I was naive.
Your skin, your culture, your life, the system, the poverty…all of it.
I thought the enlightenment of my early 20s, the empathy in my heart, and my love for you was enough of a starting point, but it wasn’t.
I was captivated by the boy from Lubumbashi. Stories of an imagination that freed you from the realities of growing up in a place full of natural beauty, yet ravaged by the aftershocks of genocide and Belgian rule. A place that would only know civil war and greed in its aftermath, and would leave you and your family never feeling free.
That same spirit carried you as you and your family would journey through three countries, live in a refugee camp, and finally make it to South Africa on the heels of the Apartheid.
You didn’t know it yet, but you would begin your new life as a black foreigner—treated like a black man to the naked eye, but put down even further once they would hear your voice. An experience that would leave you, yet again, never feeling free.
I’ve gotten to ride the front seat a mere 4 years out of your 14 here in the land of American dreams; a concept I now know I have taken for granted as I’ve watched you work tirelessly to achieve the tiniest bit of it. I’ve seen you graciously put on a happy face being used as the token man of color in work, opportunities, and social groups time and time again. You’ve been picked at, pulled over, questioned, and put down, yet your optimism and love for this place and its people has been humbling to say the least.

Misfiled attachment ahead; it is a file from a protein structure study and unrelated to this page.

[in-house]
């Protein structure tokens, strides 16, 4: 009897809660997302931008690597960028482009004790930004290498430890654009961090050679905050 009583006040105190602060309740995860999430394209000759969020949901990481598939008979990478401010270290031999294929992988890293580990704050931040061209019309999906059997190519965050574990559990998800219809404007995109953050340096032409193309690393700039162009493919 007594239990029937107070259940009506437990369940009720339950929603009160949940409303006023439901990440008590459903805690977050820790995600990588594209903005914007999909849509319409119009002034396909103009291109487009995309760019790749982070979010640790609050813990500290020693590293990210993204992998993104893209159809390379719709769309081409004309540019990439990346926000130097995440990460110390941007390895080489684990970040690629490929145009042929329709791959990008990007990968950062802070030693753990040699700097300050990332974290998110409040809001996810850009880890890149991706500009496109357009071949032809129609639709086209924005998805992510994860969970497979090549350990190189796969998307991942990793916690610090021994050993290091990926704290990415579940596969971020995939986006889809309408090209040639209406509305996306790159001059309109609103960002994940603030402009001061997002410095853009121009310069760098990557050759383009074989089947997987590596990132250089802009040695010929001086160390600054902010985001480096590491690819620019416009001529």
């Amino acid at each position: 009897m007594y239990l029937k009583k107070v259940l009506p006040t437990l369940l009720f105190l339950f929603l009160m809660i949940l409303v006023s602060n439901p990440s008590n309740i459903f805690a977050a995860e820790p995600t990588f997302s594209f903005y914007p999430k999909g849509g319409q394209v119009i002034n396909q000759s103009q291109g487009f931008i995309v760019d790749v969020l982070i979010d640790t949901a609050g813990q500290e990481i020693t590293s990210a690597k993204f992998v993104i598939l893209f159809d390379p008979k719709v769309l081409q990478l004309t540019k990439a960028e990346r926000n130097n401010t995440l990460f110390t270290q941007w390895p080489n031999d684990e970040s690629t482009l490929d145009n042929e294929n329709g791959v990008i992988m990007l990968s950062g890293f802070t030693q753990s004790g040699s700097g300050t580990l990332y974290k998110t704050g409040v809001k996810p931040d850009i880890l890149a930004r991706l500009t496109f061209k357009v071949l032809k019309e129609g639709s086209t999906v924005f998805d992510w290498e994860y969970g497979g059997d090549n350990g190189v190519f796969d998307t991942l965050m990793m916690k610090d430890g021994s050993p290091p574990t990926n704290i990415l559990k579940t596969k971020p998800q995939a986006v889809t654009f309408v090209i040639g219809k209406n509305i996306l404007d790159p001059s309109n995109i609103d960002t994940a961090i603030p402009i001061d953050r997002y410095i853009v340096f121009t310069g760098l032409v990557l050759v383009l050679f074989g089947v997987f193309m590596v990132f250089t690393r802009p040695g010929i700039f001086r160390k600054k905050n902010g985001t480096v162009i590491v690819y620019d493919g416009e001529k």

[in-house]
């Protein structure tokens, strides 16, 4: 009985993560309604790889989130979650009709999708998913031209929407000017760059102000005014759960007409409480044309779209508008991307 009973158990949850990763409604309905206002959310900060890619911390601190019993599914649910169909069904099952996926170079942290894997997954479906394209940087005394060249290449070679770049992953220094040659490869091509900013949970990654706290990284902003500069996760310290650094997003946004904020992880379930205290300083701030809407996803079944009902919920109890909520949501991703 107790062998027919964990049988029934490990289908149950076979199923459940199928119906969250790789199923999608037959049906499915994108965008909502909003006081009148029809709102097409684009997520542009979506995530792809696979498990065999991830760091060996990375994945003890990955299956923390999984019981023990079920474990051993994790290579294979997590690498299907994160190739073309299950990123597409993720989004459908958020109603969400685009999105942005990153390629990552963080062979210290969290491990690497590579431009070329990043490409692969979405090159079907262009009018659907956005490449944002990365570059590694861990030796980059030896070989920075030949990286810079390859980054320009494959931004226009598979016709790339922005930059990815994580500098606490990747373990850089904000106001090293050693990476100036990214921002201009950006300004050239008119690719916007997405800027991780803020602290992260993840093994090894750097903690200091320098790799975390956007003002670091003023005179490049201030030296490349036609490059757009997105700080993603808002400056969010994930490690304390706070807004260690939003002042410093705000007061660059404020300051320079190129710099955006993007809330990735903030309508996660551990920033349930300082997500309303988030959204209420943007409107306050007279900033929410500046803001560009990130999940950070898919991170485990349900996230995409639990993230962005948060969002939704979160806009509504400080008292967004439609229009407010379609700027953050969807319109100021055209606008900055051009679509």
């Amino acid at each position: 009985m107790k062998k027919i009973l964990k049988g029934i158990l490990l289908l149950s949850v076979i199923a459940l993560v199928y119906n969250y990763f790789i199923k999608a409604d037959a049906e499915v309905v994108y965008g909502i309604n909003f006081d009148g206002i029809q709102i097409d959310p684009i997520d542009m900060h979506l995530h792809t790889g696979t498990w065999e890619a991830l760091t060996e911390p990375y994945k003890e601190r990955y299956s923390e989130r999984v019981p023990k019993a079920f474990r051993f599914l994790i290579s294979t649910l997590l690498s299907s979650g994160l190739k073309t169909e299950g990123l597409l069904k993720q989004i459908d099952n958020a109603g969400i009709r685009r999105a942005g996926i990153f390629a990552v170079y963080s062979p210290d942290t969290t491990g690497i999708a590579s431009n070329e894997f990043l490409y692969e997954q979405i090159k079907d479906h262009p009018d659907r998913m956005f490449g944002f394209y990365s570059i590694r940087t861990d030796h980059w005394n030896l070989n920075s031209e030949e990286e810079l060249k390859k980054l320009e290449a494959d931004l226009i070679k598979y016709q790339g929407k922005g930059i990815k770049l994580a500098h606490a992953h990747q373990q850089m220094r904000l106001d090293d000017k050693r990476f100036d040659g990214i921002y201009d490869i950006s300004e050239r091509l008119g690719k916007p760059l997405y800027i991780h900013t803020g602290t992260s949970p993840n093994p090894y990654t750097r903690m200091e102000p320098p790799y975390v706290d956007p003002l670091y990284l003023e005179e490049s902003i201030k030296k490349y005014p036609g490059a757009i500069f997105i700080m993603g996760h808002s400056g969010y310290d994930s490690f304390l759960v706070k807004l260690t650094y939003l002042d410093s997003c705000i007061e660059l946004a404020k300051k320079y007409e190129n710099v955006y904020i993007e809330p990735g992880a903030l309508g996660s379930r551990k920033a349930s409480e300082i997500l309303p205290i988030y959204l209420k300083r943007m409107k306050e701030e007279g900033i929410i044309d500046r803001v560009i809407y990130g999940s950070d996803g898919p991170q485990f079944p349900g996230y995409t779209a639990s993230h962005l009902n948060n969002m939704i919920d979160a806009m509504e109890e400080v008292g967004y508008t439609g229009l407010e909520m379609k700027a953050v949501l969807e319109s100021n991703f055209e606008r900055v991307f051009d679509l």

Your American story is rare, yet enriches the collective black narrative of never feeling fully free. Never feeling like you belong—always having to prove yourself and play catch-up— striving for goals that put you at a different starting point than your white counterpart.
It’s all too real. I see you.
I see the generations of sadness, disapproval, and trauma in your eyes everyday. I stand with you, our baby, and our brothers and sisters. I acknowledge a pain and reality too great to ever fully understand, but worth every fight.
I love you,
Your white wife.
Re-posted with permission.
Written by Gretchen Muya, a love letter to her husband and my brother-in-law.
INSTAGRAM @gretcherz @gretchendawleybridal @yvesmuya